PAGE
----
The World Has Gone Wrong: Specimen Days

Maybe we’ve been spoiled. The past few years have given us a series of novels that were published outside the genre, were commercial and critical successes, and that were — let’s not be ashamed to admit it — good sf as well. Margaret Atwood might call it the wrong thing, but she knows what it is. David Mitchell, as demonstrated in Cloud Atlas and his other novels, clearly knows the old stories intimately. Audrey Niffenegger has confessed to reading sf as a teenager; Kazuo Ishiguro probably hasn’t, but he’s obviously thought carefully and deeply about the implications of imagined worlds for the stories he wants to tell.

Now here comes Michael Cunningham, with a book that aspires to tell the myth of America. As in the Pulitzer Prize-winning The Hours (2002), a literary giant looms behind the story. There it was Virginia Woolf; here it is Walt Whitman, the man who wrote “the poem that was the United States.” (145) Also like The Hours, Specimen Days involves three stories linked across time. The differences are of focus and structure. Specimen Days does not stay in the 20th century, it ranges from 1850 to 2150, and its stories are not intermingled, they are arranged in chronological sequence.

Further comparisons are equally inevitable. Like Cloud Atlas (2004), for example, Specimen Days reeks of design; its stories echo and interact. Cunningham is not the master ventriloquist that Mitchell is — all three tales are told in variations of the same cool, clear voice — but he moves between genres with something of the same enthusiasm. The oldest story, set in the industrial revolution, is a ghost story; the contemporary tale is a thriller; and the final piece appears to be science fiction. There are similarities, too, with Kim Stanley Robinson’s epic The Years of Rice and Salt (2002). Specimen Days takes place within our history, not alongside it, but it employs the same trio of characters in each time period: Simon, a man; Catherine (or Cat, or Catareen), a woman; and Lucas (or Luke), a boy. Each character becomes the viewpoint for one of the stories. As in Robinson’s book, the world may be a variable, but souls are a constant.

Lucas’ story is first. “In The Machine” is set in a New York in the throes of industrialisation. Lucas’ older brother, Simon, has been killed in a factory accident, and Lucas is to inherit his job and support their parents. He has inherited also (or so he feels) his brother’s adoration for his bride-to-be, Catherine. Lucas is strange, earnest and innocent. He does not really understand people, or the world around him, and that’s not just because he’s a child. His parents — ill or idle — are little help, and Catherine looks at him with pity, not as an equal. Lucas’ only guide to life is an early edition of Whitman’s repeatedly-revised book, Leaves of Grass. In the book he finds understanding and support; indeed, in stressful moments the poetry will take him over, leading to involuntary, and sometimes inappropriate, recitations. Through the poetry, however, he gains an answer about where Simon has gone, an answer that can reconcile Catherine’s contradictory insistences that he is in heaven, yet with them still. Simon, per Whitman, has gone into everything: into the grass, and into the machine.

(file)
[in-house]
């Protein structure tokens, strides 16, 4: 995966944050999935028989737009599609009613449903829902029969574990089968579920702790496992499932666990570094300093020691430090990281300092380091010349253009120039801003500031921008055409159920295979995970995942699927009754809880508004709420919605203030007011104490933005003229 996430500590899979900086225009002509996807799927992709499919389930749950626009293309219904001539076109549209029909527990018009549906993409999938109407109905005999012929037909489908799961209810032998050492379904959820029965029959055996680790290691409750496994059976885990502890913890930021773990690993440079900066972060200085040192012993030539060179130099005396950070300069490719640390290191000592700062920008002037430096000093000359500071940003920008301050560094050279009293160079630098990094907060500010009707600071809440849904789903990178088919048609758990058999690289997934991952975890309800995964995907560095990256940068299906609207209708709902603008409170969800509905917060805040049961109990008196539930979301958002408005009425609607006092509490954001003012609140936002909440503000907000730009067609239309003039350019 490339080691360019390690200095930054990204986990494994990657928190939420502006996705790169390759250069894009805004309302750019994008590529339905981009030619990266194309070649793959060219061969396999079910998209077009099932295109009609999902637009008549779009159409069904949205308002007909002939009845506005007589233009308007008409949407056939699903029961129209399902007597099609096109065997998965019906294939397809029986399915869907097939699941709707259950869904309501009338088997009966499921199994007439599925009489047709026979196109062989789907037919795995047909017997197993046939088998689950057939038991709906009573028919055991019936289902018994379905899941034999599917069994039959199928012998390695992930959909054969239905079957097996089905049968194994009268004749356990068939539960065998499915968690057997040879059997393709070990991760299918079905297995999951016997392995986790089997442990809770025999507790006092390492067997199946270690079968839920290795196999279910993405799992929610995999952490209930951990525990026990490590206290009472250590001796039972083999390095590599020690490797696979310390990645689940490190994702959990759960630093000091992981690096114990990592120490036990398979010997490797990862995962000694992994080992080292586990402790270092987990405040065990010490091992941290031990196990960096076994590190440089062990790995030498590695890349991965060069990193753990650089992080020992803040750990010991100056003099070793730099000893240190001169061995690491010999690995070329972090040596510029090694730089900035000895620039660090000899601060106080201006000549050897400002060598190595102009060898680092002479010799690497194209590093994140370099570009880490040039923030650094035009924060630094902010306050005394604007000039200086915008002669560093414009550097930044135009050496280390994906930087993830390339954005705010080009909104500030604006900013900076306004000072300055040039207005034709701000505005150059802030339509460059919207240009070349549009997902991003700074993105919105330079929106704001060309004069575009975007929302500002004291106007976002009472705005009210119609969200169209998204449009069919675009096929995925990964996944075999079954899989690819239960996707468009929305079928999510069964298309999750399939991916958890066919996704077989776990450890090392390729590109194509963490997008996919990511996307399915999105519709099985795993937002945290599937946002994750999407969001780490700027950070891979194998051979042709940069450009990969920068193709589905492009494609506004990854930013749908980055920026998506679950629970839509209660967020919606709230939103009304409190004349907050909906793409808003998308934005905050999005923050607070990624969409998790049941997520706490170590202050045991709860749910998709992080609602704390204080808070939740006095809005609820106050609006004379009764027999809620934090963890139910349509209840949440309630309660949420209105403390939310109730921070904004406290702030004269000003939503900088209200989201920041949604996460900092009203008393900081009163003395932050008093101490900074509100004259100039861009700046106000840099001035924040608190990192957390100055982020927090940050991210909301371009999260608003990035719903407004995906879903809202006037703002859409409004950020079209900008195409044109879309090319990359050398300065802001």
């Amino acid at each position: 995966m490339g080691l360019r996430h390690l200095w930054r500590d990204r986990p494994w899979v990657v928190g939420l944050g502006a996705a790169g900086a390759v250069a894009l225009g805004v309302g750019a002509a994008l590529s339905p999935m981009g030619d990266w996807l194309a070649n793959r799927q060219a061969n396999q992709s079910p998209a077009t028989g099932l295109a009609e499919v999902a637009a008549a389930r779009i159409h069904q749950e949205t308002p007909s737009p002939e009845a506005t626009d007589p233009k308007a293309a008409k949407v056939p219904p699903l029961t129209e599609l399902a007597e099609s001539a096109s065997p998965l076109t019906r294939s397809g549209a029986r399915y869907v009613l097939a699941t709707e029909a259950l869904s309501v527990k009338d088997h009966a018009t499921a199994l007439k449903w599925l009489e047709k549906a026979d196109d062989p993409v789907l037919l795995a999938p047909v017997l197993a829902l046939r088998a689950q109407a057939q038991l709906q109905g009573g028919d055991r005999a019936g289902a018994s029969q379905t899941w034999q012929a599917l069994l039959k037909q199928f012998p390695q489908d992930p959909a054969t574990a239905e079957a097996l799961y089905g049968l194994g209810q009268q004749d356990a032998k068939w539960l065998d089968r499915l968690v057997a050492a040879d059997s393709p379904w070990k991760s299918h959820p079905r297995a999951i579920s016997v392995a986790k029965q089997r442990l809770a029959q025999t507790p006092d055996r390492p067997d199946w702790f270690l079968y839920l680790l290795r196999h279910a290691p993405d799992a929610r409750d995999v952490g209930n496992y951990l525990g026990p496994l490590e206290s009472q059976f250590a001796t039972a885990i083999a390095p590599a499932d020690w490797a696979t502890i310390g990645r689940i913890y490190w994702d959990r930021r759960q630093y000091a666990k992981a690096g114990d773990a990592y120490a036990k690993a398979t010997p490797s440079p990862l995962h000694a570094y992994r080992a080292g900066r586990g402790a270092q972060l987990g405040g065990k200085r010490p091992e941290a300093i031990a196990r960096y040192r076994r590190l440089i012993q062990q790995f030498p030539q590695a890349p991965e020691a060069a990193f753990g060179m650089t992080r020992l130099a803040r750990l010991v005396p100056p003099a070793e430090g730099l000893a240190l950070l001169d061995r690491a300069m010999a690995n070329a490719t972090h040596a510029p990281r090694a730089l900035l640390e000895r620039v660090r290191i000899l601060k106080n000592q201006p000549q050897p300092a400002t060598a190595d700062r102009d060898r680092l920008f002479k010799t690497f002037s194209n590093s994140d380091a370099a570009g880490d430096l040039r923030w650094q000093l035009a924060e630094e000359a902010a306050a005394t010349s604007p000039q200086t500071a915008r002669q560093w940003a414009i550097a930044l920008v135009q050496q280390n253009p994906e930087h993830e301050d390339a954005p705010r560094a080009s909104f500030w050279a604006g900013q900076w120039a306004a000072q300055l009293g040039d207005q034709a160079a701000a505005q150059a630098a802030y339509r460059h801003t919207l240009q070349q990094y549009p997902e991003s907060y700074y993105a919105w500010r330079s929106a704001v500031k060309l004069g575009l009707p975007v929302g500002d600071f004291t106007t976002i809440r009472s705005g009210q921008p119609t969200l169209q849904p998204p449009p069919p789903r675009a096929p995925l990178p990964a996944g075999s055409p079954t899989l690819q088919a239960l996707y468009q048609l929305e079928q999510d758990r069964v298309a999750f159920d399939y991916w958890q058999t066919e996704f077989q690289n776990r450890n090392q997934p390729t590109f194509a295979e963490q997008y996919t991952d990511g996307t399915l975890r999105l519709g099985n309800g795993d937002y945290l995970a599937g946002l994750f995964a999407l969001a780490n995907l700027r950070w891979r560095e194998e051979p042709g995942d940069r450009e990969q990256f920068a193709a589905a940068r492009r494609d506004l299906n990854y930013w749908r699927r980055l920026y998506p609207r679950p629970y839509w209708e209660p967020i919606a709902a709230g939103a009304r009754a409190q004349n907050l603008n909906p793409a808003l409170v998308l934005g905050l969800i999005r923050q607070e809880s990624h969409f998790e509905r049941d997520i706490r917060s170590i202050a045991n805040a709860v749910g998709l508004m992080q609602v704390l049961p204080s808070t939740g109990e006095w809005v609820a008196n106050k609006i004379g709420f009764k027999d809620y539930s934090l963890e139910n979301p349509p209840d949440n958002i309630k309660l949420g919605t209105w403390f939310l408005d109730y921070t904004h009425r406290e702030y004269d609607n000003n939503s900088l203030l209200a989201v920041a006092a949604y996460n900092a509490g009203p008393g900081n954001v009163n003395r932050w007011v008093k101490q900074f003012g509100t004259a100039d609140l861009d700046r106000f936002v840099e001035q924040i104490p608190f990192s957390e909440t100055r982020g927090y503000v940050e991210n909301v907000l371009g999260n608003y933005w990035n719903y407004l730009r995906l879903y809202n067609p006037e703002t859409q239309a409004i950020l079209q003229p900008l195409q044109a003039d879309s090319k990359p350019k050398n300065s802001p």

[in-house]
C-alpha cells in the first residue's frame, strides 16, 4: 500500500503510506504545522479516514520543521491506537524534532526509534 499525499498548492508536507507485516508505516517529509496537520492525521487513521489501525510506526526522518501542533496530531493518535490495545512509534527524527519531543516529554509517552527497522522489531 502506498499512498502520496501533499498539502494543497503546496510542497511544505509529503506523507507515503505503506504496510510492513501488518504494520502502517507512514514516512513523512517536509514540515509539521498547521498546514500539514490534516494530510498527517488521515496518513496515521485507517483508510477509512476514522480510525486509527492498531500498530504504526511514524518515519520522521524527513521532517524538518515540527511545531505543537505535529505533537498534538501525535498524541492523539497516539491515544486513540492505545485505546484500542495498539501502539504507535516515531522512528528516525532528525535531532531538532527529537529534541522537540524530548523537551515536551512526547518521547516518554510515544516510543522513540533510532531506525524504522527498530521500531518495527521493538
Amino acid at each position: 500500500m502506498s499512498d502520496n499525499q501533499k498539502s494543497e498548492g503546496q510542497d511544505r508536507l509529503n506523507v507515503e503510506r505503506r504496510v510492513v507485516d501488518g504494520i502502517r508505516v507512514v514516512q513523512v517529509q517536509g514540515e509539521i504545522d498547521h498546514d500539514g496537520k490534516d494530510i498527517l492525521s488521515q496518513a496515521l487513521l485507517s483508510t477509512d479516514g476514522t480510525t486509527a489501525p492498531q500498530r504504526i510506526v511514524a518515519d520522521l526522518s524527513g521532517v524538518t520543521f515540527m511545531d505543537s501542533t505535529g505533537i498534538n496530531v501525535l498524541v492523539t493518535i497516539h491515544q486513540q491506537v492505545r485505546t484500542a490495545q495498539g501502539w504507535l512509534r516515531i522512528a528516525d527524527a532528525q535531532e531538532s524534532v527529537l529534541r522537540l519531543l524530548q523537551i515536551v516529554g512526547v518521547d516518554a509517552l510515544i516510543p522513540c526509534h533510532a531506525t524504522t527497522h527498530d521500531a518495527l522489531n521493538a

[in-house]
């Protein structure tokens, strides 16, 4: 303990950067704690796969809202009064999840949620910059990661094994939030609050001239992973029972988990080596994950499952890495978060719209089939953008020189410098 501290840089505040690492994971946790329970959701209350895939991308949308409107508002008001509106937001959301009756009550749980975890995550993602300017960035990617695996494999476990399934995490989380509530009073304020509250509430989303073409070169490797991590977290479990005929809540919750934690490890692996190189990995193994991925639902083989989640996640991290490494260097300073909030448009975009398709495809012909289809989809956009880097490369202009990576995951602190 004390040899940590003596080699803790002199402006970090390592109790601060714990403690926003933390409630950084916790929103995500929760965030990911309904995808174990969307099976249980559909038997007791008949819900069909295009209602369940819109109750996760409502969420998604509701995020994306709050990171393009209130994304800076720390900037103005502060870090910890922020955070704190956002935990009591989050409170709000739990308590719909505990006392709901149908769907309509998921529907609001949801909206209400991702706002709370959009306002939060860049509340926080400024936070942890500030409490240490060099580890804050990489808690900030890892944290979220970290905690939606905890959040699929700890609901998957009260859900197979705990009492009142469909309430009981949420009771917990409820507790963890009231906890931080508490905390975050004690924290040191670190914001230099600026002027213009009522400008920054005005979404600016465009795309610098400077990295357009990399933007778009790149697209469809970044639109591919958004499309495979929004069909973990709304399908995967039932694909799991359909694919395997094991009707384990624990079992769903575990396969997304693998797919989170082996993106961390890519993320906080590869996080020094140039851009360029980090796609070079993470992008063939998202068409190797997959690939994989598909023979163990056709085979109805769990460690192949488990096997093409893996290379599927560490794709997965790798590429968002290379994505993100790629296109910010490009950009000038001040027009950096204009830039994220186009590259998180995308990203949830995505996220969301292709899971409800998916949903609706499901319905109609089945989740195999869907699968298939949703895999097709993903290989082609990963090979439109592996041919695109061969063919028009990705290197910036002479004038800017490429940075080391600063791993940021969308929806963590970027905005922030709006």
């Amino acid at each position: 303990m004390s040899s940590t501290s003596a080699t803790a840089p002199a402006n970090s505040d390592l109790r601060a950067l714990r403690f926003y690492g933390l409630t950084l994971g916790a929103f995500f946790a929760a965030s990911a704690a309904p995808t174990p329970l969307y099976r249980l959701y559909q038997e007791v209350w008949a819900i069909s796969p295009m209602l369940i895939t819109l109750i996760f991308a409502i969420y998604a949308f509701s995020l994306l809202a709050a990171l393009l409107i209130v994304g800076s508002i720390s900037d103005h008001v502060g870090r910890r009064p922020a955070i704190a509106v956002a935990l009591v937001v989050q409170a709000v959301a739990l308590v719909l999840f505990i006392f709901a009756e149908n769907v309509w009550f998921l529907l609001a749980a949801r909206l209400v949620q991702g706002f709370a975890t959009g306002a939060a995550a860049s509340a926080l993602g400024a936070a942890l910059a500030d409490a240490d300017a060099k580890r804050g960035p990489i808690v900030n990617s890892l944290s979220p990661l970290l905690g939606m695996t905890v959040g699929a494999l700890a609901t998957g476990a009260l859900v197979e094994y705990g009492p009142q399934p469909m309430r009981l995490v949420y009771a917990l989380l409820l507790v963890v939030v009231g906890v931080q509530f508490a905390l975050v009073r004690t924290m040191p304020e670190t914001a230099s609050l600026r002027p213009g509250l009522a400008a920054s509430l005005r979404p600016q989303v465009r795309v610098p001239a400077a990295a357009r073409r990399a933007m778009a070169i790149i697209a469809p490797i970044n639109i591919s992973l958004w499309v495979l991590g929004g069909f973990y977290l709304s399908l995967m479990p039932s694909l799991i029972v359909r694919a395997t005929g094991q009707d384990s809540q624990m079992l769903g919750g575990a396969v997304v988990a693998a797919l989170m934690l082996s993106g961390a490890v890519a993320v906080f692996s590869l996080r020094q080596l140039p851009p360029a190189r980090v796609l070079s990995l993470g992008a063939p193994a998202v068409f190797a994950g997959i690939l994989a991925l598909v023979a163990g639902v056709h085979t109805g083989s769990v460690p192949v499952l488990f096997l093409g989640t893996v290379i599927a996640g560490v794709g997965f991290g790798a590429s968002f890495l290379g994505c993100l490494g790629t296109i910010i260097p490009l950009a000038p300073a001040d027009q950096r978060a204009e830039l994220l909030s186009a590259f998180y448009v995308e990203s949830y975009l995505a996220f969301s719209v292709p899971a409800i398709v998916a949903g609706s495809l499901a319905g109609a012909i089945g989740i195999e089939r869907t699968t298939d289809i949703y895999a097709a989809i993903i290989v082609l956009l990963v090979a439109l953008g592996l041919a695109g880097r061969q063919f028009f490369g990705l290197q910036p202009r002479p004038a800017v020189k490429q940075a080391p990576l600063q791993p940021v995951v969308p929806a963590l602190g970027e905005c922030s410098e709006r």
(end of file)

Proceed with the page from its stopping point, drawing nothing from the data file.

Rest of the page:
“In The Machine” is a claustrophobic story, and conveys well the sense of how dehumanising technological change can be. To Lucas, the factory seems to literally be another world. The men in it have “relinquished their citizenship […] their former lives were dreams they had each night, from which they awakened each morning at the works” (29). Moreover, Lucas becomes convinced that Simon is not just in the machine, but trapped in it. Unable to make Catherine understand, he resorts to drastic, tragic measures. The story is a lament for the loss of innocence: by a boy, and by the world.

Skip forward to today or tomorrow, and innocence is harder to find. In Cat’s New York, the hazy edge between sleeping and waking “was as close as it got to collective innocence” (114). Cat herself is doing ok, mostly: she’s a 38 year-old African American detective, living in a small but somewhat sought-after apartment on fifth avenue. She works in terrorism deterrence; she’s the person the crazy people call when they want to rant at someone. And in this time, she and Simon — working in finance, trading in futures — are together, but Lucas is absent.

But the rest of the world, the post-9/11 world, is ugly and dystopic. Cat asks a colleague, “It’s getting harder to see the patterns, don’t you think?” (155) and with that question the story becomes a bleak inversion of William Gibson’s Pattern Recognition (2003): all noise, no order. Like the world in Gibson’s novel, the world in “The Children’s Crusade” is not yet science fiction, but it does seem an exaggerated reality, in this case exaggeratedly negative, every pessimistic hypothetical made manifest. This is a time when children can walk up to adults, seemingly randomly chosen, hug them, and detonate the bombs strapped to their chest. And yet, there has been some progress. Cat is acutely aware of the sexism and racism that surround her at work, but in her personal life, in her relationship, the balance of power is ambiguous. She is wary of Simon’s white, middle-class nature, but she loves him, and believes he loves her; and when her work intrudes on their time together she reflects that he is “a spectator […] a wife if you will.” (139)

The intrusion is a lead in Cat’s investigation into the child terrorists, which itself leads to more ambiguities: these children seem to have taken Lucas’ obsession with the book to terrifying lengths, adopting Whitman’s words as a prescription for change. Here the effectiveness of the book’s structure is highlighted for the first time, for this story’s Lucas turns out, unsurprisingly, to be one of the bombers. If we had not spent the previous hundred pages inside his head — if we did not understand his desperate need to make the adults understand — then he would be an alien creature indeed. And yet, this sympathetic quality is also troubling. It comes close to endorsing a crusade which seems, at heart, to be sincerely anti-technological. The children were raised by a woman they call Walt Whitman, who may be the reincarnation of the poet. Cat tracks her down, and asks her why: